It might be cute to watch a puppy chew up a holiday stocking on Christmas morning, but pet owners might want to consider the gift of behavior training to ensure a happy life with their pet, says a Purdue University veterinarian.
"Millions of pets are given up to shelters because of behavior issues, so consider investing in professional animal training to prevent problems," says Lorraine Corriveau, a wellness veterinarian in the School of Veterinary Medicine. "Yes, you can teach an old dog new tricks, so obedience training can be beneficial for dogs of all ages. Also, a veterinarian can be a great resource about behavior issues in cats such as problems with litter box training."
Corriveau also suggests that pet owners keep health and wellness in mind when selecting gifts.
"This is especially true during these tough economic times when people's budgets may be tighter than usual, and a gift that would keep an animal healthy would be very appreciated. Plus, even though our pets don't know the true meaning of the holidays, they do enjoy the attention and special presents that owners give them."
Corriveau offers the following ideas for pet health and behavior gifts:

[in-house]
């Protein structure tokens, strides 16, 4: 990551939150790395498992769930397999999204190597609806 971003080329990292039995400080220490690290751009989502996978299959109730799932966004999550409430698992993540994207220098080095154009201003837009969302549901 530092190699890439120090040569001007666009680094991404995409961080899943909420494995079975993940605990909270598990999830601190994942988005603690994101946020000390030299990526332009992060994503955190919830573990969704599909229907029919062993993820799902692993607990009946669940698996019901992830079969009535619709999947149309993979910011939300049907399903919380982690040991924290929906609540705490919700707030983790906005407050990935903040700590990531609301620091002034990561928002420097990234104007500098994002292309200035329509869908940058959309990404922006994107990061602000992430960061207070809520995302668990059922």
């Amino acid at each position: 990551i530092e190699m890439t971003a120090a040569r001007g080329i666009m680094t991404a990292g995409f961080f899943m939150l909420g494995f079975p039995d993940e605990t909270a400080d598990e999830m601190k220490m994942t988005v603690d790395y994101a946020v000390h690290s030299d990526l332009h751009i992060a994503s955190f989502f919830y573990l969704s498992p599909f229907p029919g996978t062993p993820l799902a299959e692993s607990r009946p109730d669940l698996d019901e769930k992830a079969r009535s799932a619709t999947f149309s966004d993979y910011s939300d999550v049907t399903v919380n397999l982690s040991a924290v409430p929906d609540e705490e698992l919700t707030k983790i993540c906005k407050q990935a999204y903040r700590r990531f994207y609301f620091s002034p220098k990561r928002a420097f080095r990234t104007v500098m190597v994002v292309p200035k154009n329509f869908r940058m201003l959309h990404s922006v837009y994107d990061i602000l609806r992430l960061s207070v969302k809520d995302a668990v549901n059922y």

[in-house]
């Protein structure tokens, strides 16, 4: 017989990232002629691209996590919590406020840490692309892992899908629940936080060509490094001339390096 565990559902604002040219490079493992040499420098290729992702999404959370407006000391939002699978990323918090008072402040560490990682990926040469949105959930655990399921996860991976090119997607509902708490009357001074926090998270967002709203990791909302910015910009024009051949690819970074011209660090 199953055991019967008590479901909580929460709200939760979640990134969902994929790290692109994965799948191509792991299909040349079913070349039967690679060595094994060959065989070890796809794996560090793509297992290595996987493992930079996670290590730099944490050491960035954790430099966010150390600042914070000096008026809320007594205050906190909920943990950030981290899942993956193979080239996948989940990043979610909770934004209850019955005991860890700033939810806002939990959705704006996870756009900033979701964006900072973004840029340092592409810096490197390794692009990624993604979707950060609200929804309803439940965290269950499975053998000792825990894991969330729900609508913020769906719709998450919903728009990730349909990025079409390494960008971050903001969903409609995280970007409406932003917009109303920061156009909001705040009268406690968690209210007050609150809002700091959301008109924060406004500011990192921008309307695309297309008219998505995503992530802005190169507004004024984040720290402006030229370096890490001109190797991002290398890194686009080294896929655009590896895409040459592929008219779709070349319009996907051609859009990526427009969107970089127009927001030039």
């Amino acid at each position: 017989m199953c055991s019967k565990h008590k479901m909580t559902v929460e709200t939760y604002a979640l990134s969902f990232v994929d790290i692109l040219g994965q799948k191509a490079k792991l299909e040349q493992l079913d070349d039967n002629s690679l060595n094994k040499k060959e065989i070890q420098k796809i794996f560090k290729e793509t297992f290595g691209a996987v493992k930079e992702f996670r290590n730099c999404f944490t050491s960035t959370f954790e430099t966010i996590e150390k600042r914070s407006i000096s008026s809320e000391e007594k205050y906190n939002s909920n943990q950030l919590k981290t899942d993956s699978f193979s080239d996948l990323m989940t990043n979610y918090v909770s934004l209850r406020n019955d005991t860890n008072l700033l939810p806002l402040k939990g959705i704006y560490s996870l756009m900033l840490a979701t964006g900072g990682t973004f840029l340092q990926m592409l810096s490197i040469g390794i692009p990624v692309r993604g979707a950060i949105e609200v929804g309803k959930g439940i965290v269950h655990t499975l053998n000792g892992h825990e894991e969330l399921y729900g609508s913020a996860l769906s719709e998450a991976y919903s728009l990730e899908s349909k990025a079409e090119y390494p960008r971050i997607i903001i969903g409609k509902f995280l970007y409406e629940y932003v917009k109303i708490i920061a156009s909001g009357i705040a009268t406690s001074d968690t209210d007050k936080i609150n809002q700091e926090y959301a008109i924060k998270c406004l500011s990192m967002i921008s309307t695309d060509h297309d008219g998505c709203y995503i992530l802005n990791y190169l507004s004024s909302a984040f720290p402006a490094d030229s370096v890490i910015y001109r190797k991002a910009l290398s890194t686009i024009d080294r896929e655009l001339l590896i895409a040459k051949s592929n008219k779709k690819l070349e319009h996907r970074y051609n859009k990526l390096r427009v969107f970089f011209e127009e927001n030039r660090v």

* Don't underestimate pet toys. They keep pets occupied, active and out of trouble. A great idea for cats is a laser pointer. Dog chew toys also can help with dental hygiene, and new products, such as GoughNuts, turn colors when the toy chew is ready to be replaced.
* Millions of pets wander off each year. A microchip, along with proper registration, can ensure your pets will always make it home for the holidays.
* Being prepared for any emergency may not be a flashy gift, but it could save a pet's life. Pet insurance or a pet health savings plan is a way to help out during a serious illness or injury.
Corriveau also says that the busy holiday season is not always the best time to give a pet as a gift because of holiday stress and schedules. If someone is interested in giving a pet to a loved one, they should consider giving a book about taking care of a pet, a gift certificate for future obedience classes, or a gift certificate to a shelter or humane society to pick out a pet.
Explore further: Sexual selection isn't the last word on bird plumage, study shows